Strasbourg 5-11 October 2012

World Forum for Democracy


Palais de l'Europe : Room 5

9:00 pm / 12:00 pm

A. Democracy: a universal value?

A.1. Public sector/private sector:
religion in the democratic public domain

Much of the tension in our present-day societies is linked with problems of perception hence representation of cultural differences. The public institutions and civil society should redefine their relationship in order to foster the development of more inclusive societies in which cultural and religious diversity could mean an asset rather than a problem.

  • M. Marc Scheuer, Director of the Secretariat of the United Nations Alliance of Civilizations
  • Ms Amel Grami (Tunisia), Professor at the University of Manouba
  • Mr Moez Masoud (Egypt), radio and television Host
  • Mr Moncef Ben Slimane (Tunisia), President of "Lam Echaml"
  • Mr Patrick Waschmann (France), professor of public law at the University of Strasbourg
  • Mr Akuila Yabaki (Fiji), Executive Director of the Citizens Constitutional Forum

Palais de l'Europe : Room 1

A.2. Multiple identities and "living together"

Living together, while reconciling cultural diversity and social cohesion, is one of the major present challenges at the local and national level as well as on broader planes of interaction such as the two shores of the Mediterranean. Social dialogue and international co-operation should be equal to this challenge.

  • Mr Alvaro Gil-Robles (Spain), Former Commissioner for Human Rights of the Council of Europe
  • Mr Vincent de Paul Emah Etoundi, Member of the National Assembly of Cameroon
  • Ms Aline Karim (Lebanon), Journalist
  • Mr Frans Diale Kgomo (South Africa), Judge President of the Northern Cape Division of the High Court
  • Mr Helge Lunde (Norway), Executive Director of International Cities of Refuge Network (ICORN), Stavanger
  • Mr Alberto Moreno Pérez (Colombia), Judicial Field Officer, United Nations Development Programme
  • Ms Alexandra Veleva, Programme Advisor, International Organisation of Francophonie
  • Mr Leen Verbeek (Netherlands), Queen's Commissioner of the province of Flevoland, Member of the Congress of Local and Regional Authorities of the Council of Europe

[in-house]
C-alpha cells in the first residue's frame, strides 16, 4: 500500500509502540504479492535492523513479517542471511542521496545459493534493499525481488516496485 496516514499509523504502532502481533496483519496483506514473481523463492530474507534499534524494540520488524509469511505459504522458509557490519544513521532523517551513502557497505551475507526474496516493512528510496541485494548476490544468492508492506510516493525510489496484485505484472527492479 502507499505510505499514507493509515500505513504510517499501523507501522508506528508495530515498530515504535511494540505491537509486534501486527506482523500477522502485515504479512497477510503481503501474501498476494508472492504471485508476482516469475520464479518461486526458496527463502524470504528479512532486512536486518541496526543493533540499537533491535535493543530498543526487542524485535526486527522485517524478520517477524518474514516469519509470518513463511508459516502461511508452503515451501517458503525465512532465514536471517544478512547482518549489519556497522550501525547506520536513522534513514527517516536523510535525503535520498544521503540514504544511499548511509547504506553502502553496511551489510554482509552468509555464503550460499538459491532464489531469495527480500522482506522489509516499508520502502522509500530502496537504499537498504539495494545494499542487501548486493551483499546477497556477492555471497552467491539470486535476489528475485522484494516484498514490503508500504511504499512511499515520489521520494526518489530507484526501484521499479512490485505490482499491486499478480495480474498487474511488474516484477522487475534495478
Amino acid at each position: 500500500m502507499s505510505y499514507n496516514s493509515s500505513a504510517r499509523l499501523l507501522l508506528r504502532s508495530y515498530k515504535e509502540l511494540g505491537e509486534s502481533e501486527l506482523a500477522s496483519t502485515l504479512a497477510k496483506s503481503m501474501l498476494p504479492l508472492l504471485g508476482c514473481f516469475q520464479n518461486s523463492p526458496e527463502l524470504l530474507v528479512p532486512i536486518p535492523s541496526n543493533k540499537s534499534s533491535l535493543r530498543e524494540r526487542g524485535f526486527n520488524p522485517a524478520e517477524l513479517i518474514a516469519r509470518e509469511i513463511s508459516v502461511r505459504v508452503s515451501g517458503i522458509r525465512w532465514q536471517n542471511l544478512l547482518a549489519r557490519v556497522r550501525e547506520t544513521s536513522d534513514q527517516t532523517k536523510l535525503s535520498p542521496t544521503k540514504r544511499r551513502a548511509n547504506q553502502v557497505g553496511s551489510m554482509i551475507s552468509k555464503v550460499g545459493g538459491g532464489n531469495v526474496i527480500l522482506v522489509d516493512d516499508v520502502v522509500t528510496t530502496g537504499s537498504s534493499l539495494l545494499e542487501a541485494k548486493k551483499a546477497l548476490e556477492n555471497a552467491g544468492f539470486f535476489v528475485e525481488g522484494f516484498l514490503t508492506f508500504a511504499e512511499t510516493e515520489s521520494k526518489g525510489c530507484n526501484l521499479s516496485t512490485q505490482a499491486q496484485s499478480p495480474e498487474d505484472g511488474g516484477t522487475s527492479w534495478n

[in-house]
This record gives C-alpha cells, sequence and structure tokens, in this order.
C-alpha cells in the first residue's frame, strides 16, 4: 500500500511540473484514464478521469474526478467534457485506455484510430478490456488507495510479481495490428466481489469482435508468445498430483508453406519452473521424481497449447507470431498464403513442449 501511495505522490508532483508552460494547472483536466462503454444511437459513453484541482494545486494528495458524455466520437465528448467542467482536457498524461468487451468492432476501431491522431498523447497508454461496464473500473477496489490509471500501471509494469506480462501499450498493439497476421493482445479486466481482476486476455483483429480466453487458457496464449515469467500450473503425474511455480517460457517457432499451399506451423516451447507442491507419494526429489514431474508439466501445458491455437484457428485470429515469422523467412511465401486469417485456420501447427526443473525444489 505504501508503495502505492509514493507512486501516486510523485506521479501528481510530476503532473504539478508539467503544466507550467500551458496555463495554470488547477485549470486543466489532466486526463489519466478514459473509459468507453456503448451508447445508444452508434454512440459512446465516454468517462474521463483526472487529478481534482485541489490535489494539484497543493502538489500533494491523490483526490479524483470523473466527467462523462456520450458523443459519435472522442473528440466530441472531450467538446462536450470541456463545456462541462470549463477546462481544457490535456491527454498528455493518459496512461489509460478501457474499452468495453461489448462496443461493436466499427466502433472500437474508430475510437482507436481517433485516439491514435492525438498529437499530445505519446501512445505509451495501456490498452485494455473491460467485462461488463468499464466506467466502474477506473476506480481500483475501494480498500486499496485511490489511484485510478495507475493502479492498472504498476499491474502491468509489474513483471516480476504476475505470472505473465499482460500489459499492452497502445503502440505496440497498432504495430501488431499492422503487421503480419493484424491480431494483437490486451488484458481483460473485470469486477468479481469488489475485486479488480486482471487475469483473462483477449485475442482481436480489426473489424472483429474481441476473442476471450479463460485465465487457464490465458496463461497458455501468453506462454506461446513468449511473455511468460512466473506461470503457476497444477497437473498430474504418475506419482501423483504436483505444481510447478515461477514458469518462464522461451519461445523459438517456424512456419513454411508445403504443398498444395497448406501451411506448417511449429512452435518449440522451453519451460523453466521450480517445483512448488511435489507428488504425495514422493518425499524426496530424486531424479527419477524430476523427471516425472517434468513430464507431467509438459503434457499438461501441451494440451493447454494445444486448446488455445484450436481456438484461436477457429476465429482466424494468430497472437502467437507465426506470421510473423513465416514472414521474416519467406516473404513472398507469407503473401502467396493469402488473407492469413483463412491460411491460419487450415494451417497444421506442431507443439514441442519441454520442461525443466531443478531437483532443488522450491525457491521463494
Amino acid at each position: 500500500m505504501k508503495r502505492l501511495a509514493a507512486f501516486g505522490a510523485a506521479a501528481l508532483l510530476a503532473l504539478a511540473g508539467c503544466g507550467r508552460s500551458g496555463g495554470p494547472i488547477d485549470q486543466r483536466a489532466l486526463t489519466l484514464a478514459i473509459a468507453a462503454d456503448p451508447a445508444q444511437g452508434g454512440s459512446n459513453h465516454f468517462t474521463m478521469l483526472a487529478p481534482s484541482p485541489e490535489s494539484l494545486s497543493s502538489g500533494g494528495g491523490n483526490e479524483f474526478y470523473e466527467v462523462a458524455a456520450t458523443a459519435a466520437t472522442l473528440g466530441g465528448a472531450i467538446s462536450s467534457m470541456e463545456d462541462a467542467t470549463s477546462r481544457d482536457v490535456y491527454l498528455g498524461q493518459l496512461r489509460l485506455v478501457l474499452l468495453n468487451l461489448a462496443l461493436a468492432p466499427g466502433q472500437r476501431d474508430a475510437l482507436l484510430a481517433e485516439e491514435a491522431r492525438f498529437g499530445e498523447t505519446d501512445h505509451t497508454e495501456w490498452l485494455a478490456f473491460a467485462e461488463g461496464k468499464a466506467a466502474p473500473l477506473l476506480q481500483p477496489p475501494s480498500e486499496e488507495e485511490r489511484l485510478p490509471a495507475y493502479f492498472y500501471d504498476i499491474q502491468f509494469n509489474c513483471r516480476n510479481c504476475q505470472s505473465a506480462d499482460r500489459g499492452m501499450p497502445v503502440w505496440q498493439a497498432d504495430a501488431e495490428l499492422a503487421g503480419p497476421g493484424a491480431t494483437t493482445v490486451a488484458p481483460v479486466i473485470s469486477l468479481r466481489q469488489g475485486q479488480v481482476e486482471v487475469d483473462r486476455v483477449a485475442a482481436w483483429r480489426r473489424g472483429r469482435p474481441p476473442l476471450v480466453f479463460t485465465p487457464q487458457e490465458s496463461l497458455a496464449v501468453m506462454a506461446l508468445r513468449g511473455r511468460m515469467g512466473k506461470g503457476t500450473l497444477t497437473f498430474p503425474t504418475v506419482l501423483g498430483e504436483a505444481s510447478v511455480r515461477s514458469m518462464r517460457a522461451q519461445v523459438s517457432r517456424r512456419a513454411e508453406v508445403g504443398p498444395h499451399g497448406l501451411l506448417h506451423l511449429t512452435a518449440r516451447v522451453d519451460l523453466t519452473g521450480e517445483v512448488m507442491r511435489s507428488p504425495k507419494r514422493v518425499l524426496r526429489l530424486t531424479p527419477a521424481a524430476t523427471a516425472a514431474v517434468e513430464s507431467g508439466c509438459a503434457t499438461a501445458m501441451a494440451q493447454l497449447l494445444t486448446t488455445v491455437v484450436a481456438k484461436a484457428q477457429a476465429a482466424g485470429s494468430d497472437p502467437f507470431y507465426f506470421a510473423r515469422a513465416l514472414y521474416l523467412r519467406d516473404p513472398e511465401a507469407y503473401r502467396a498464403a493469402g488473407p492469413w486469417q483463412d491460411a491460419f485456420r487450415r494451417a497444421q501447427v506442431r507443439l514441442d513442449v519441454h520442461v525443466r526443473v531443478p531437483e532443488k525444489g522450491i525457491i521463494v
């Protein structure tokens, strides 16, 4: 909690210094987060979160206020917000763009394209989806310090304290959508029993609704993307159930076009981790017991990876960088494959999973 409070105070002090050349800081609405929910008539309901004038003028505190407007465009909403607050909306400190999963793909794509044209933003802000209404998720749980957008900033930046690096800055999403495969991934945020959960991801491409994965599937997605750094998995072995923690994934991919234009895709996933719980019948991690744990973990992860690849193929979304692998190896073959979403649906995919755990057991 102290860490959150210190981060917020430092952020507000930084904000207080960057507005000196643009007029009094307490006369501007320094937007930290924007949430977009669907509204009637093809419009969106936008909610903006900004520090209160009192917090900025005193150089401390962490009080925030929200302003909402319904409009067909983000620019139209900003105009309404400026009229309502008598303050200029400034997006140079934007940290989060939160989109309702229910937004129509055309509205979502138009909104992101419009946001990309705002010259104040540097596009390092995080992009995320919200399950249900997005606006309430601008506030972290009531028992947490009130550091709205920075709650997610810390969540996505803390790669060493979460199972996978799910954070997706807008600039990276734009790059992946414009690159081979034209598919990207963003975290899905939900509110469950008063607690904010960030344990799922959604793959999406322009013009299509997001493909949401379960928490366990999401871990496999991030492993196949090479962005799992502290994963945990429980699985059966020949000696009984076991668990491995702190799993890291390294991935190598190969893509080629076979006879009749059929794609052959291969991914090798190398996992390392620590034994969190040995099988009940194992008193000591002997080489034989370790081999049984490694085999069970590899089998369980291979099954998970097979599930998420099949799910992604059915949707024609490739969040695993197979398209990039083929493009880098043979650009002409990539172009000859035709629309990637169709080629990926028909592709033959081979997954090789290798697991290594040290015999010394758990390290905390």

Palais de l'Europe : Room 9

9:00 am / 12:00 am

B. Virtual values? Democracy and new social networks

B.1. Civil resistance and democratisation

From South Africa to Serbia last century, from Tunisia to Syria and Burma today, all democratisation movements throughout the world started off with the affirmation of a civil society aware of its rights and wanting the will of the people to be respected. How can people denied a voice be supported while respecting State sovereignty? Is a new conception of sovereignty in the 21st century coming into being?

  • Ms Nicola Barrach (USA), Director for civic and new media initiatives, International Center on Nonviolent Conflict (ICNC)
  • Mr Ahmed al-Senussi (Libya), Member of the National Transitional Council, Sakharov Prize winner 2011
  • Ms Sarah Mahir, activist for human rights and democracy in Maldives
  • Mr Ivan Marovic (Serbia), Co-founder of OTPOR movement
  • Ms Luisa Trujillo (Colombia), Researcher, Centre of Political and International Studies, Rosario University
  • Mr Dismas Kitenge Senga (RD Congo), President of the NGO "Groupe LOTUS RDC" ICNC experts
  • Ms Lhadon Tethong, Director of "Tibet Action Institute"
  • Mr Aalam Wassef (Egypt), blogger and video producer

Palais de l'Europe : Hemicycle

B.2. Internet, new media and democratic (r)evolutions

The advent of the Internet and of the new media (the 2.0 society) constitutes the greatest democratic revolution of the recent years, having shaken numerous authoritarian regimes that try to control them by whatever means. While influencing political decisions more and more, they are not immune to manipulations or to dissemination of untruths. So should this new area of freedom be regulated?

  • Ms Deborah Bergamini (Italy), Chair of the North-South Centre of the Council of Europe, Chair of the Sub-Committee on Media and Information Society of the Parliamentary Assembly of the Council of Europe
  • Mr Sébastien Abgota (Benin), journalist, International Advisor in communication
  • Mr Hasan Al Mustafa (Saudi Arabia), Journalist
  • Mr Hervé Barraquand (France), Specialist of the programme "Media", "Organisation Internationale de la Francophonie"
  • Mr Luis Fernández (Mexico), Foundation "Participando por Mexico"
  • Mr Yannick Harrel (France), Cyber Strategy Consultant and Lecturer
  • Mr Alexandre Heully (France), Executive Director of the European magazine
  • Ms Sharon Hom, Executive Director of "Human Rights in China"

Palais de l'Europe : Room 7

9:00 am / 12:00 am

C. One size fits all? Democracy and globalization

C.1. Consequences of the economic and financial crisis on democratic institutions

The world economic and financial crisis has weakened the democratic institutions by affecting their legitimacy as a consequence of the leaders' inability to provide lasting and socially acceptable solutions to the crisis. What is to be done to restore the legitimacy of the institutions of democratic representation at all levels? How can we reinsert in democratic institutions an ever-broader fringe of the population which has turned away from it?

  • Mr Mikolaj Dowgielewicz (Poland), Vice-Governor of the Council of Europe Development Bank